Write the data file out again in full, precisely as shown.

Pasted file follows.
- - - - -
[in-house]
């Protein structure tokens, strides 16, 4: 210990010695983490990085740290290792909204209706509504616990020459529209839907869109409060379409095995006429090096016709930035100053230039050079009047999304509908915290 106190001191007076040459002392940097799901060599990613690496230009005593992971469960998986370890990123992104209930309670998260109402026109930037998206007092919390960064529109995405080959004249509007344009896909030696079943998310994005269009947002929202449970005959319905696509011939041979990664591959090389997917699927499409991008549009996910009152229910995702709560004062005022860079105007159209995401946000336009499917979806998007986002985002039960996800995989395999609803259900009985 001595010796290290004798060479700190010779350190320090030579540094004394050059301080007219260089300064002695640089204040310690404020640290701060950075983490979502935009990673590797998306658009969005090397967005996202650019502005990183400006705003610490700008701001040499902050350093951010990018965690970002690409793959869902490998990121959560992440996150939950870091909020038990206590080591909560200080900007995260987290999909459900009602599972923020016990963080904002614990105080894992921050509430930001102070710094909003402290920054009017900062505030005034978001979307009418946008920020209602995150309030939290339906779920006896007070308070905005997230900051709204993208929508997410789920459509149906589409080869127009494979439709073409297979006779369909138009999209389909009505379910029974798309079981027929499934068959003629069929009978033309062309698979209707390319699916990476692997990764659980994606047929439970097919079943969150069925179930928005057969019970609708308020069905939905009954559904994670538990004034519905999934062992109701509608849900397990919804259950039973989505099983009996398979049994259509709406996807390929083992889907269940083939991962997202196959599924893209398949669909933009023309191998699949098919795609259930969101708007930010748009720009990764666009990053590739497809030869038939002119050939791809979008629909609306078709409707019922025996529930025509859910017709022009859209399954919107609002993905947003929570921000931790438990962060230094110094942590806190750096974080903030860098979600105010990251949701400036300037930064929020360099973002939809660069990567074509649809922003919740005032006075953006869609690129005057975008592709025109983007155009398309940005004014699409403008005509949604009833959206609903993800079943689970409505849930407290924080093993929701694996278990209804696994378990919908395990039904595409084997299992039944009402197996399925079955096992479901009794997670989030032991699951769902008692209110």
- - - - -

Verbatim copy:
[in-house]
């Protein structure tokens, strides 16, 4: 210990010695983490990085740290290792909204209706509504616990020459529209839907869109409060379409095995006429090096016709930035100053230039050079009047999304509908915290 106190001191007076040459002392940097799901060599990613690496230009005593992971469960998986370890990123992104209930309670998260109402026109930037998206007092919390960064529109995405080959004249509007344009896909030696079943998310994005269009947002929202449970005959319905696509011939041979990664591959090389997917699927499409991008549009996910009152229910995702709560004062005022860079105007159209995401946000336009499917979806998007986002985002039960996800995989395999609803259900009985 001595010796290290004798060479700190010779350190320090030579540094004394050059301080007219260089300064002695640089204040310690404020640290701060950075983490979502935009990673590797998306658009969005090397967005996202650019502005990183400006705003610490700008701001040499902050350093951010990018965690970002690409793959869902490998990121959560992440996150939950870091909020038990206590080591909560200080900007995260987290999909459900009602599972923020016990963080904002614990105080894992921050509430930001102070710094909003402290920054009017900062505030005034978001979307009418946008920020209602995150309030939290339906779920006896007070308070905005997230900051709204993208929508997410789920459509149906589409080869127009494979439709073409297979006779369909138009999209389909009505379910029974798309079981027929499934068959003629069929009978033309062309698979209707390319699916990476692997990764659980994606047929439970097919079943969150069925179930928005057969019970609708308020069905939905009954559904994670538990004034519905999934062992109701509608849900397990919804259950039973989505099983009996398979049994259509709406996807390929083992889907269940083939991962997202196959599924893209398949669909933009023309191998699949098919795609259930969101708007930010748009720009990764666009990053590739497809030869038939002119050939791809979008629909609306078709409707019922025996529930025509859910017709022009859209399954919107609002993905947003929570921000931790438990962060230094110094942590806190750096974080903030860098979600105010990251949701400036300037930064929020360099973002939809660069990567074509649809922003919740005032006075953006869609690129005057975008592709025109983007155009398309940005004014699409403008005509949604009833959206609903993800079943689970409505849930407290924080093993929701694996278990209804696994378990919908395990039904595409084997299992039944009402197996399925079955096992479901009794997670989030032991699951769902008692209110």